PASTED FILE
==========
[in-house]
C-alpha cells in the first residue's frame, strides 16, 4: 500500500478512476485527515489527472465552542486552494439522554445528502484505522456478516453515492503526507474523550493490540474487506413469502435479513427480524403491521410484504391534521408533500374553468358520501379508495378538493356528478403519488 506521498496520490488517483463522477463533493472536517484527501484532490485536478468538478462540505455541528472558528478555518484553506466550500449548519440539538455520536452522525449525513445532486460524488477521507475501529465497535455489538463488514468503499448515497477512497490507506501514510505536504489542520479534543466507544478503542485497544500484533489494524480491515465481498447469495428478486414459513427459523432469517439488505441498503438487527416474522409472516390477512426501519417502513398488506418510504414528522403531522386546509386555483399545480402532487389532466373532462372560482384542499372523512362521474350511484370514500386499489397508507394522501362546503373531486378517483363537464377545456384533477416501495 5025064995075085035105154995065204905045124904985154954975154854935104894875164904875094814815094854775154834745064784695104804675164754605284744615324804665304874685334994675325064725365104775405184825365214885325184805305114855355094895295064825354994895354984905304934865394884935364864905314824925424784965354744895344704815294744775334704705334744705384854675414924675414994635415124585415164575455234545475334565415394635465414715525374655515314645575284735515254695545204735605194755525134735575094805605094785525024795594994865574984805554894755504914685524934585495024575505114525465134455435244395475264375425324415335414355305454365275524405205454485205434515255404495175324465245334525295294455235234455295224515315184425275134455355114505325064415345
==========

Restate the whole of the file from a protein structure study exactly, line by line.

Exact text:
[in-house]
C-alpha cells in the first residue's frame, strides 16, 4: 500500500478512476485527515489527472465552542486552494439522554445528502484505522456478516453515492503526507474523550493490540474487506413469502435479513427480524403491521410484504391534521408533500374553468358520501379508495378538493356528478403519488 506521498496520490488517483463522477463533493472536517484527501484532490485536478468538478462540505455541528472558528478555518484553506466550500449548519440539538455520536452522525449525513445532486460524488477521507475501529465497535455489538463488514468503499448515497477512497490507506501514510505536504489542520479534543466507544478503542485497544500484533489494524480491515465481498447469495428478486414459513427459523432469517439488505441498503438487527416474522409472516390477512426501519417502513398488506418510504414528522403531522386546509386555483399545480402532487389532466373532462372560482384542499372523512362521474350511484370514500386499489397508507394522501362546503373531486378517483363537464377545456384533477416501495 5025064995075085035105154995065204905045124904985154954975154854935104894875164904875094814815094854775154834745064784695104804675164754605284744615324804665304874685334994675325064725365104775405184825365214885325184805305114855355094895295064825354994895354984905304934865394884935364864905314824925424784965354744895344704815294744775334704705334744705384854675414924675414994635415124585415164575455234545475334565415394635465414715525374655515314645575284735515254695545204735605194755525134735575094805605094785525024795594994865574984805554894755504914685524934585495024575505114525465134455435244395475264375425324415335414355305454365275524405205454485205434515255404495175324465245334525295294455235234455295224515315184425275134455355114505325064415345